The Third word in unlocking an important key to Dispensational Truth is—“world.” Three Greek words are translated as “world.” (1). Kosmos refers to the orderly arrangement of the universe and all that it entails. (2). Oikoumeme refers to the inhabited earth, or the inhabited world. (3). Aion (used in Matthew 24:3) is a word in which we get our two English words, “aeon” and “eon.” They refer to an “age,” not the world. The word, “aion,” in the “Revised Version,” is always translated as “age.” It is rendered “age” in six of the eight translations which we checked.

In Hebrews 9:26, the word, “aion,” is translated as world (A.V.) and is in the plural, and the phrase is “the consummation of the ages.”

It is important to point out that in Strong’s definition of the word, “aion” (No. 165), he has this to say:

“Aion: to the (New Testament) Jews, they thought of aion as being a reference to the Future Messianic Kingdom period.”

“Thayer’s Lexicon,” also, says that “aion” is a word which points to “the consummate establishment of the Divine Kingdom.”

Strong’s and Thayer’s statements are VERY IMPORTANT!!! Important, because all Bible believing Jews understood the “aion” to refer to “The Kingdom” they were looking for. “The Aion” was an idiomatic expression of the Greek speaking Jews during the First Century. Let me explain the essence of an idiom.
The English idiom, “It’s raining cats and dogs,” only makes sense to us because we have been taught to associate the meaning, “It’s raining heavily" with those words. Should a Chinaman, just beginning to learn English, read, “it’s raining cats and dogs,” his natural instinct would be to take the phrase literally. There is no way he could determine the “idiomatic” meaning of that phrase unless someone explained to him that he was reading an idiom and, then, gave him its meaning. An idiom is an expression peculiar to a particular people, or language, the meaning of which is not apparent to those outside that group. Most languages have them. American English is filled with them. “You’re in the groove,” “I’m hip,” “that's cool,” “far-out, man,” “the cat’s got his tongue,” “you dig?” are some examples. (We say “American” English because many idioms of the United States are not idioms of other English-speaking countries.)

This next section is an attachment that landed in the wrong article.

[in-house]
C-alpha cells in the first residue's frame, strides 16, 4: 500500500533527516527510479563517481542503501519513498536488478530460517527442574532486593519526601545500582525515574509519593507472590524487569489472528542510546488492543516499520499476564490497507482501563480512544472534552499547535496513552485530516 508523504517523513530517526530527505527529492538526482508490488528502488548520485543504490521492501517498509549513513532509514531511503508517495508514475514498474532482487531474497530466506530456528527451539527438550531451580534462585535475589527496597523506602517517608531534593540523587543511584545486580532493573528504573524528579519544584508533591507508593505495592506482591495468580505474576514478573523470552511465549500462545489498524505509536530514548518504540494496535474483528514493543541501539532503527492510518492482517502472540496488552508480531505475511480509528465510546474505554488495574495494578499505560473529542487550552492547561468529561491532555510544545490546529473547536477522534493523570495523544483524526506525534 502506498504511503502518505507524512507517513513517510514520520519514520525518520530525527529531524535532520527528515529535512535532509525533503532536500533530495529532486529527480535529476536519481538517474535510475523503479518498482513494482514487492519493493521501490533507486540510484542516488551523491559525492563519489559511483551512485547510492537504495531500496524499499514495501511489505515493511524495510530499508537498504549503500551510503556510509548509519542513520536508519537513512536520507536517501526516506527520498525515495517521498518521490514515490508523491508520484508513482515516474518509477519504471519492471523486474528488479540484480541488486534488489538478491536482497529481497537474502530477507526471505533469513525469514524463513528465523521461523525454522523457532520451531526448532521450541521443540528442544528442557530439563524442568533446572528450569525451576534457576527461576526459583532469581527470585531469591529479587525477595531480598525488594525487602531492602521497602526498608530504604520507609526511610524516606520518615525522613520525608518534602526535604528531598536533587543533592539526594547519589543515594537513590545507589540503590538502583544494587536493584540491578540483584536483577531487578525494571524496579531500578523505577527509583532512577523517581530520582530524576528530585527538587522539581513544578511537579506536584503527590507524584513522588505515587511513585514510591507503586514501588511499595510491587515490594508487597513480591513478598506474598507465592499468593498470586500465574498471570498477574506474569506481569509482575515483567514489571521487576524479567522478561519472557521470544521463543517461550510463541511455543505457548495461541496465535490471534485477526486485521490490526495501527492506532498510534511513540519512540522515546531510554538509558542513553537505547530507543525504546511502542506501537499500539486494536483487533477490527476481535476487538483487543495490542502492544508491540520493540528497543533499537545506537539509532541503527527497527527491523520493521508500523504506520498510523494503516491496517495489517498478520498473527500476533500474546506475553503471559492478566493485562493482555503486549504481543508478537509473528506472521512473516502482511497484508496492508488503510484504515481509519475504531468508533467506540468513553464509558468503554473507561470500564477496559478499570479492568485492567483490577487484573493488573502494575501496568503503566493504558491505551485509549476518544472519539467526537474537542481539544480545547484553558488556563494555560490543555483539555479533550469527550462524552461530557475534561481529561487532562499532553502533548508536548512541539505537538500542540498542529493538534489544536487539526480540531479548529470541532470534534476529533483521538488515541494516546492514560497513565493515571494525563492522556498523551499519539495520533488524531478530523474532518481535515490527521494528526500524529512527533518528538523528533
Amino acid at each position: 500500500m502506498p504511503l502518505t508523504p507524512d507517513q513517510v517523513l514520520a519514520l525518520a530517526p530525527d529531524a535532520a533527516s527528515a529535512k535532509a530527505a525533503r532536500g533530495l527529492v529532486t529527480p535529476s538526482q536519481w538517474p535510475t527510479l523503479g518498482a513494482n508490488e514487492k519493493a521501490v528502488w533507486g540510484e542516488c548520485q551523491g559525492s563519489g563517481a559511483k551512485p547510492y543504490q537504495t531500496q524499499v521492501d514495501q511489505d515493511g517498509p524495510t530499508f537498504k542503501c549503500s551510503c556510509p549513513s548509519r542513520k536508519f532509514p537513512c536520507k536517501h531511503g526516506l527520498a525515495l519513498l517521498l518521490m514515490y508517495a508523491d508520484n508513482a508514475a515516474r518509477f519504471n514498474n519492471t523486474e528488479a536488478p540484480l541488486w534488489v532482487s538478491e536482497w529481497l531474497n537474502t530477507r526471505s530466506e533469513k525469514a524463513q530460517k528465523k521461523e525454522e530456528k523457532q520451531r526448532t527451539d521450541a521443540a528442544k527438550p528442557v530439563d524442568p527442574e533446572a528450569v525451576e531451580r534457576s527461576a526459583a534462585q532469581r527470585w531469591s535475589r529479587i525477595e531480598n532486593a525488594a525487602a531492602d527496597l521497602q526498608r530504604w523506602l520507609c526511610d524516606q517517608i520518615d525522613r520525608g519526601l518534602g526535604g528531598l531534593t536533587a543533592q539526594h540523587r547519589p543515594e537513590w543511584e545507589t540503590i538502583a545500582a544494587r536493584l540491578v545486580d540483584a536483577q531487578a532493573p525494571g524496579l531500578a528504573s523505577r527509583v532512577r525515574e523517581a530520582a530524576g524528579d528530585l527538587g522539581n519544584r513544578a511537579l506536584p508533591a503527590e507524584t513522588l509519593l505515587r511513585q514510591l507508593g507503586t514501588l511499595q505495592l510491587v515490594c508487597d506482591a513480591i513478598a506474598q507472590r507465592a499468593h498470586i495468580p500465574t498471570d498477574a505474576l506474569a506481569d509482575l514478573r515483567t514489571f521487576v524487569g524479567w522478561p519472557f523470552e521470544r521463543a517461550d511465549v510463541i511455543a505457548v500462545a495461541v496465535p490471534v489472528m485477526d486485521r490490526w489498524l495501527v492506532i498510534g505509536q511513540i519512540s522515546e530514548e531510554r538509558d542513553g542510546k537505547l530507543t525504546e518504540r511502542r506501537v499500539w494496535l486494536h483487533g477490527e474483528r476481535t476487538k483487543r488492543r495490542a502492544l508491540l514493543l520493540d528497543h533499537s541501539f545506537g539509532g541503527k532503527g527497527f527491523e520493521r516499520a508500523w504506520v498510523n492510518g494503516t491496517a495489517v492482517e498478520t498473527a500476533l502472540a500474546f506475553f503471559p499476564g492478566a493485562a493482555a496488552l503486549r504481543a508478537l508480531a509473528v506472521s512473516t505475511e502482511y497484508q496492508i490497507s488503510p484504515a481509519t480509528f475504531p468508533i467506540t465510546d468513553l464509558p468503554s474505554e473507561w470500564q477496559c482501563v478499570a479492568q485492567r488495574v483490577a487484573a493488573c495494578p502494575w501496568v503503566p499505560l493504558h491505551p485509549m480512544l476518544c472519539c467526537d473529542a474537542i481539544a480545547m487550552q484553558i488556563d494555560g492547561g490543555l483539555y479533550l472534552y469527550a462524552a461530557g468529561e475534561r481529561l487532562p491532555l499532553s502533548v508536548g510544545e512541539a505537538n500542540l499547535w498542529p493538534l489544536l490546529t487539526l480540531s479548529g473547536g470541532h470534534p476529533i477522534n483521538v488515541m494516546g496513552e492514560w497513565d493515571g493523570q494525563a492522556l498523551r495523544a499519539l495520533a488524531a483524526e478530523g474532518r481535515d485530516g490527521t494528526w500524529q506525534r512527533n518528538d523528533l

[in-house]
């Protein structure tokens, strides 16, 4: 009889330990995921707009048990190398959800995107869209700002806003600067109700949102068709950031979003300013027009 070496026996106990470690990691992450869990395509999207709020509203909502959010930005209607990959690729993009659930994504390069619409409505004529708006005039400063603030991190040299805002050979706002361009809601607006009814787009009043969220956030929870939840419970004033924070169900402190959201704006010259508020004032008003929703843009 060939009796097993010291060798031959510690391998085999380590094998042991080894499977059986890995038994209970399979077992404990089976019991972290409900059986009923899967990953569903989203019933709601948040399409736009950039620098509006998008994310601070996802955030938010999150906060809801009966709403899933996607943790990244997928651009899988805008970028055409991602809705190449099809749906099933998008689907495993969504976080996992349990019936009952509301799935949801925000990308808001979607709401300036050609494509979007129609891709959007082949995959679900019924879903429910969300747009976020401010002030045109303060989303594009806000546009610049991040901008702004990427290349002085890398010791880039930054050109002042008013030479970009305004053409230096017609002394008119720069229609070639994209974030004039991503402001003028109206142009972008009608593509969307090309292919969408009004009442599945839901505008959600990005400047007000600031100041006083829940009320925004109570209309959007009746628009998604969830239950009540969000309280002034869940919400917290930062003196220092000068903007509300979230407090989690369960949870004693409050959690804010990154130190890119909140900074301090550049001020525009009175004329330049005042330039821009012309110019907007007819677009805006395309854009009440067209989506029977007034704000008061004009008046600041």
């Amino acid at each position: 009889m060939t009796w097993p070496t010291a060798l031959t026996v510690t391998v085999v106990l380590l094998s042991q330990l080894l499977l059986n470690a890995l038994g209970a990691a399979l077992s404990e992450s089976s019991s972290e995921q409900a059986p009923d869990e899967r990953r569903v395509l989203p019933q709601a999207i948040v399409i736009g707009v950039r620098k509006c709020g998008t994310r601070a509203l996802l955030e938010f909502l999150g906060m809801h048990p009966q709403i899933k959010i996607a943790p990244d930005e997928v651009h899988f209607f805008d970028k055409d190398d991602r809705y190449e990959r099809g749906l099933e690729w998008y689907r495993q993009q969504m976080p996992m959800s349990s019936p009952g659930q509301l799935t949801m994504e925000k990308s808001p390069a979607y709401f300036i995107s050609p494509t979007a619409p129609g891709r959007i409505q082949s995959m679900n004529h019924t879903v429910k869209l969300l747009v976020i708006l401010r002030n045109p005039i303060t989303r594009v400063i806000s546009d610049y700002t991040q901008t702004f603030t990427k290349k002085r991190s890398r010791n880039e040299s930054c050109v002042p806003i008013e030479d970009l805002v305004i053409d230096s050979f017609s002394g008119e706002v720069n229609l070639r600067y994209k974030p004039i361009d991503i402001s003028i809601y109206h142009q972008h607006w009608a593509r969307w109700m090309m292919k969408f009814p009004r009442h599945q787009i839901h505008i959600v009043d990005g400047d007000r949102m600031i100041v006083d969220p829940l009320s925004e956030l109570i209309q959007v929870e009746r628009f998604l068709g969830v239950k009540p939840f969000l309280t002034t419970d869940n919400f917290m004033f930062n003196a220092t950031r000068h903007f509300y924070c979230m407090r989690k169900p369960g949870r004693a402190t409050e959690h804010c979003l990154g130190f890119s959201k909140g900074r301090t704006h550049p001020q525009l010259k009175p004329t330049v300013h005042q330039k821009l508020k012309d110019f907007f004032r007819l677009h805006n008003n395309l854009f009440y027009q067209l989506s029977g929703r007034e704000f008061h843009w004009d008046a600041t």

Allow me to put in plainer words what the disciples asked the Lord Jesus in Matthew 24:3.

“… Lord, tell us when shall these things be and what shall be the sign of Your Parousia, yes, even the consummation (sunteleia) of the [future] Kingdom age (aion).”

These two things are so intimately tied together that they almost appear as one event in this verse.

In fact, it is quite possible that what we have in Matthew 24:3 is a figure of speech, a “Hendiadys,” where “two phrases are mentioned, but one is meant” (see Appendix 6, Page 10 in the Companion Bible).

As the Lord Jesus sat upon the Mount of Olives in Matthew 24, some of His disciples came to Him and remarked about how beautiful the buildings of the Temple Complex were. He stunned them with His answer:

“And Jesus said unto them, ‘See ye not all these things [i.e., the Temple buildings]? Verily I say unto you, There shall not be left here one stone upon another, that shall not be thrown down [not a reference to 70 A. D.]’” (Matt. 24:2).

The entire context in Matthew 24 will find its fulfillment in the closing days of “The Aion” (i.e., Kingdom of God). The Temple complex which will be built during the pre-millennial Kingdom of God, as perfectly laid out in Ezekiel 40:1-48:35, is the one Christ had reference to when He told of “no stone will be left upon another.”

The revelation to the disciples of the destruction of the future Temple complex prompted their questions in Matthew 24:3:

“And as He sat upon the Mount of Olives, the disciples came unto Him privately, saying, Tell us, when shall these things be [the destruction of the future Temple]? and what shall be the sign of Thy coming [Parousia], and of the end [sunteleia i.e., consummation] of the world [aion, i.e., age]?”

None of the above spoke about the end (telos) of the “Gospel”, or Acts Period. Neither did any of the above speak concerning the Church, which is His Body, or the end (telos) of the Dispensation of the Mystery. The disciples understood, full well, what many, today, “don’t get.” The Parousia, the sunteleia, and the aion all clearly pointed to the concluding days of the future pre-Millennial Messianic Kingdom of God.

Tom L. Ballinger